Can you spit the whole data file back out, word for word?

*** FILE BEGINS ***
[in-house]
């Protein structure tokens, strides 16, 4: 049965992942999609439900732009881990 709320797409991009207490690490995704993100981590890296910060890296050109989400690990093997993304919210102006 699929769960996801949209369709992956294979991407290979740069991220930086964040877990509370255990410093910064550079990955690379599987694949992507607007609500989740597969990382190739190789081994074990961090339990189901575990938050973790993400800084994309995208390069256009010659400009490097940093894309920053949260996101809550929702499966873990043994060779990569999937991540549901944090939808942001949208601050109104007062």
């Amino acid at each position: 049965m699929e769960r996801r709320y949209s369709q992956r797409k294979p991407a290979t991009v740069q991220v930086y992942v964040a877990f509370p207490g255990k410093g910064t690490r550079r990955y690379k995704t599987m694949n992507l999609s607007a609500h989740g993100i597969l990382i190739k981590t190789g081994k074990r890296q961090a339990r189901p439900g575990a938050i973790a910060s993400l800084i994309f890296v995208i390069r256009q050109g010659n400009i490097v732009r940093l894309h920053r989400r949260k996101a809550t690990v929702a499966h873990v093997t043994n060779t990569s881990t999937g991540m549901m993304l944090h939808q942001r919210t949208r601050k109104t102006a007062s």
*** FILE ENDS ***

[in-house]
């Protein structure tokens, strides 16, 4: 049965992942999609439900732009881990 709320797409991009207490690490995704993100981590890296910060890296050109989400690990093997993304919210102006 699929769960996801949209369709992956294979991407290979740069991220930086964040877990509370255990410093910064550079990955690379599987694949992507607007609500989740597969990382190739190789081994074990961090339990189901575990938050973790993400800084994309995208390069256009010659400009490097940093894309920053949260996101809550929702499966873990043994060779990569999937991540549901944090939808942001949208601050109104007062």
């Amino acid at each position: 049965m699929e769960r996801r709320y949209s369709q992956r797409k294979p991407a290979t991009v740069q991220v930086y992942v964040a877990f509370p207490g255990k410093g910064t690490r550079r990955y690379k995704t599987m694949n992507l999609s607007a609500h989740g993100i597969l990382i190739k981590t190789g081994k074990r890296q961090a339990r189901p439900g575990a938050i973790a910060s993400l800084i994309f890296v995208i390069r256009q050109g010659n400009i490097v732009r940093l894309h920053r989400r949260k996101a809550t690990v929702a499966h873990v093997t043994n060779t990569s881990t999937g991540m549901m993304l944090h939808q942001r919210t949208r601050k109104t102006a007062s």